Moon Turn the Tides

Every blog post needs a title. Sometimes I struggle with that. You may have noticed that I’ll steal the name of a song or partial lyrics for my title from time to time. Today’s title comes from Jimi Hendrix’s third album, Electric Ladyland, released in 1968. I chose it because the full moon last weekend was a super moon.

Super moons occur when the full moon coincides with the moon’s closest distance to the earth as it travels on its elliptical apogee in the sky above. This makes the full moon appear larger than normal. The gravitational forces of the moon’s proximity were very apparent in the tides on Mission Bay. I shot a photo of low tide in the morning at De Anza Cove, then took another photo at high tide in the afternoon. Notice the dock resting in the mud at low tide, then it’s floating nearly horizontal in the afternoon.

Low tide at De Anza Cove

The same dock at high tide

Mother Nature unleashed another southern California phenomenon this week – Santa Ana winds. Santa Ana winds originate from high pressure over the inland desert basin. Hot, dry wind blows over the coastal range and offshore. These dry winds bring warmer than usual temperatures and low humidity – often less than 10%. They increase the risk of wildfires and the strong winds can fan the fires which move quickly and grow in size.

The Santa Ana hit areas to the north on Monday – up near Ventura. Wildfires burned along the coast up there. The winds really picked up in San Diego County on Thursday. Wind speed was clocked at 61 mph at Crestwood on I-8 in east county Thursday morning. A 38-foot fifth-wheel RV trailer was blown over on I-8, then they closed high-profile vehicle travel on the interstate. San Diego Gas and Electric shut down power in portions of east county to prevent sparks starting fires from any power lines that might blow down.

Fires raged all over southern California. Homes were destroyed in Ventura and Los Angeles counties. San Diego County had wildfires in the north county near I-15. The winds whipped the fires and they jumped the interstate in some areas. We heard that some neighborhoods near Temecula were evacuated. The fire danger warnings are in effect here until Saturday afternoon. When fire warnings are issued, no outdoor fires such as campfires or brush burning, are allowed.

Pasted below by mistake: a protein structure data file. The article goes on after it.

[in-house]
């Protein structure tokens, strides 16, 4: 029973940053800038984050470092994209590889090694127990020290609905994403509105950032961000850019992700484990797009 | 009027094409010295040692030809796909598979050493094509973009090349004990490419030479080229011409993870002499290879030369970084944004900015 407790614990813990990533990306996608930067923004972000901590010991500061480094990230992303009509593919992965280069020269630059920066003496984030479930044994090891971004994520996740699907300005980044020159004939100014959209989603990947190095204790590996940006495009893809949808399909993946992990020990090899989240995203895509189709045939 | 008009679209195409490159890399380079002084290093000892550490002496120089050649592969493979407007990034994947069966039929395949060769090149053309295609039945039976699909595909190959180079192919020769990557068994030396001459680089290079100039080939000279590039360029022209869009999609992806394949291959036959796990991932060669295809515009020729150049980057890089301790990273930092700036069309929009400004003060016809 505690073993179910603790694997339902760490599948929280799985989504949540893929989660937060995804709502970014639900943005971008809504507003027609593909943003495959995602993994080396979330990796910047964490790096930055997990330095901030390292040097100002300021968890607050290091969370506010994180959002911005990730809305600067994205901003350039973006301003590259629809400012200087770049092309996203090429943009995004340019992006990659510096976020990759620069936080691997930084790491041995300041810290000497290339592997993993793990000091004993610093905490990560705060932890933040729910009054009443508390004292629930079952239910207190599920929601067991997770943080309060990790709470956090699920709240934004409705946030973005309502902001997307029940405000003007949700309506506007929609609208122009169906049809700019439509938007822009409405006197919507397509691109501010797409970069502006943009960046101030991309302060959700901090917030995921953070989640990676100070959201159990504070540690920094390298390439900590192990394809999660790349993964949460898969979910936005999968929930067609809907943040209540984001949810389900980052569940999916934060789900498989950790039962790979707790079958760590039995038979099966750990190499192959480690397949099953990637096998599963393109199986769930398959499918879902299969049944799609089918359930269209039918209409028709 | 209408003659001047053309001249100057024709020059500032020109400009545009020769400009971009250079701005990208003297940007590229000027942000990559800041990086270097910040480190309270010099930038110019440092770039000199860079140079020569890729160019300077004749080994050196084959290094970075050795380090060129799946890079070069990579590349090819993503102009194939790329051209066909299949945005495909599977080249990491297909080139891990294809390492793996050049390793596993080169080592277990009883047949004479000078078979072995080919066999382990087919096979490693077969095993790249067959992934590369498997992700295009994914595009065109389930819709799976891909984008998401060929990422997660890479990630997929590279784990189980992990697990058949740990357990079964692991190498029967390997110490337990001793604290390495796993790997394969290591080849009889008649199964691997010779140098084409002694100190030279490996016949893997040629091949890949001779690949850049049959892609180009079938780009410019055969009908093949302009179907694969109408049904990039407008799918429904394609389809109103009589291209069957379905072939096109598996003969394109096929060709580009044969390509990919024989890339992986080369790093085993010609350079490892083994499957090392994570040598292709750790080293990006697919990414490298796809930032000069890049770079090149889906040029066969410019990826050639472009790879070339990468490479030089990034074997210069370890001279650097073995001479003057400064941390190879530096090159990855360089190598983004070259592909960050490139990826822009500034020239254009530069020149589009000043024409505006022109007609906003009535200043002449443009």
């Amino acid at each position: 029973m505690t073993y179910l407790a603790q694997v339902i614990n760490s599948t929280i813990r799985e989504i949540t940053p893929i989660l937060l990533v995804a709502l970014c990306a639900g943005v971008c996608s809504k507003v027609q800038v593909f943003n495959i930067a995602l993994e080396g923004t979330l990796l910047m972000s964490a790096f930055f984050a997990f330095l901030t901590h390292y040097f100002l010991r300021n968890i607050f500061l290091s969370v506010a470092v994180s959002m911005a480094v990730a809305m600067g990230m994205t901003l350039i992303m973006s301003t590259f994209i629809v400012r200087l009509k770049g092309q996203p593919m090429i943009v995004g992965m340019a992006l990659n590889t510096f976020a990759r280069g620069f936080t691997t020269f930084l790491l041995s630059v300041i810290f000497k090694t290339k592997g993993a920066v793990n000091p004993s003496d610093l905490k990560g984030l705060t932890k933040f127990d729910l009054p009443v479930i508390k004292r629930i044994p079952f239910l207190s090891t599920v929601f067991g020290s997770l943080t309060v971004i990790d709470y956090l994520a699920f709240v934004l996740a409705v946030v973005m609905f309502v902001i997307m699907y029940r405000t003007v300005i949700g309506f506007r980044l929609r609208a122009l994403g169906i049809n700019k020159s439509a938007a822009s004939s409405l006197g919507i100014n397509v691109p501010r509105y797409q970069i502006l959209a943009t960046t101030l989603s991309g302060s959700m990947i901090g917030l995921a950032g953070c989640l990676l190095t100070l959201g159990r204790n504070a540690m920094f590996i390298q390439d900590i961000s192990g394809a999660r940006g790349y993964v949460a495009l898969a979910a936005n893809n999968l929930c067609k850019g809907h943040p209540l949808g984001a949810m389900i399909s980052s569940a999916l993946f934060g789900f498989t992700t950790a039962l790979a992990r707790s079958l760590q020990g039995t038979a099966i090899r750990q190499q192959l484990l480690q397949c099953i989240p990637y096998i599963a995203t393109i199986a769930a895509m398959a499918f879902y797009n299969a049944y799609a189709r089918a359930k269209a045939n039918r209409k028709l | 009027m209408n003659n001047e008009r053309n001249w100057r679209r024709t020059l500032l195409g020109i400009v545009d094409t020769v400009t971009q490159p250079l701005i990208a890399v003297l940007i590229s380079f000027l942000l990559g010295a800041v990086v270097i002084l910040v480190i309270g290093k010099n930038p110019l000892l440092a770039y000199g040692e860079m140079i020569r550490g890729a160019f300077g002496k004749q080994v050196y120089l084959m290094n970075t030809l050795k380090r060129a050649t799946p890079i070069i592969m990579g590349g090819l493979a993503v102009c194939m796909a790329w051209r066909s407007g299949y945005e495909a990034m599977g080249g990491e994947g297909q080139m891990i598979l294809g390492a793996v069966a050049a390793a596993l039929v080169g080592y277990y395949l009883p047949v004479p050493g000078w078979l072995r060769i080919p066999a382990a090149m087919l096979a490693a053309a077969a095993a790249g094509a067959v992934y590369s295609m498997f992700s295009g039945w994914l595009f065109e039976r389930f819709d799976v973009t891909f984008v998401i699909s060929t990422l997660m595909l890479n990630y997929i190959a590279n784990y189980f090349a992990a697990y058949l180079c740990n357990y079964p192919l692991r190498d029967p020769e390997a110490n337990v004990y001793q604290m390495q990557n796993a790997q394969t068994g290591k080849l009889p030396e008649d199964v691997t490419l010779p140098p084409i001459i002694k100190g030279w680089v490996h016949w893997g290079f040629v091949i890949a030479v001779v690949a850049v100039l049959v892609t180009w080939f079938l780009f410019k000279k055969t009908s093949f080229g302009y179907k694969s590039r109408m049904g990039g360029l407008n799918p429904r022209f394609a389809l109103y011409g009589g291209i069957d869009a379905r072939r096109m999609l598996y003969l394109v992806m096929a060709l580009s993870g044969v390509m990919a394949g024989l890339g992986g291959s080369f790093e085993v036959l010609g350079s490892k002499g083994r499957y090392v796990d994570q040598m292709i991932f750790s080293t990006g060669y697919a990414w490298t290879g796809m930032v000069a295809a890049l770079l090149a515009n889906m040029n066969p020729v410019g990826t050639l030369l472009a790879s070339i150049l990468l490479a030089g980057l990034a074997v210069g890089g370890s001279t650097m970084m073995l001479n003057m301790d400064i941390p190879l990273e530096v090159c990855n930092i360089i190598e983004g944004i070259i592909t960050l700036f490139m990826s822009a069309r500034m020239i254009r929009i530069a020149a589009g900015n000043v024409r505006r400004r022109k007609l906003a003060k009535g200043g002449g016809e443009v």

We didn’t have any issues with fire here at Mission Bay RV Resort, but a few people had damage from the wind. There were two unoccupied travel trailers in the row across from us that had their awnings out. The people had left in the morning and didn’t retract their awnings. I knocked on the door of one of the trailers and looked to see if I could put their awning away. No one was there and the awning was an electric power unit – I couldn’t do anything. Later someone strapped the extended awning to the picnic table to keep it from flapping in the wind. We heard that others weren’t so lucky – a couple of rigs suffered damage when their awnings were torn away by the gusty wind. I don’t leave our awning out when we are away from the coach. Wind gusts can come up unexpectedly at any time.

On Wednesday evening, Donna grilled chicken thighs and served it with a new-to-me side of butternut squash brown rice pilaf with dried cranberries and toasted pepitas.

Grilled chicken with butternut squash brown rice pilaf

Tomorrow we’re planning to have a potluck gathering at Sini’s site. Donna made up flyers to invite some of our neighbors. She plans to grill chicken and I’ll smoke baby back ribs on the Traeger wood pellet-fired smoker grill.

The winds have calmed down along the coast but are still strong in the mountains. We should have a few clouds with the temperature reaching the upper 70s tomorrow.

 

Leave a Reply

Your email address will not be published. Required fields are marked *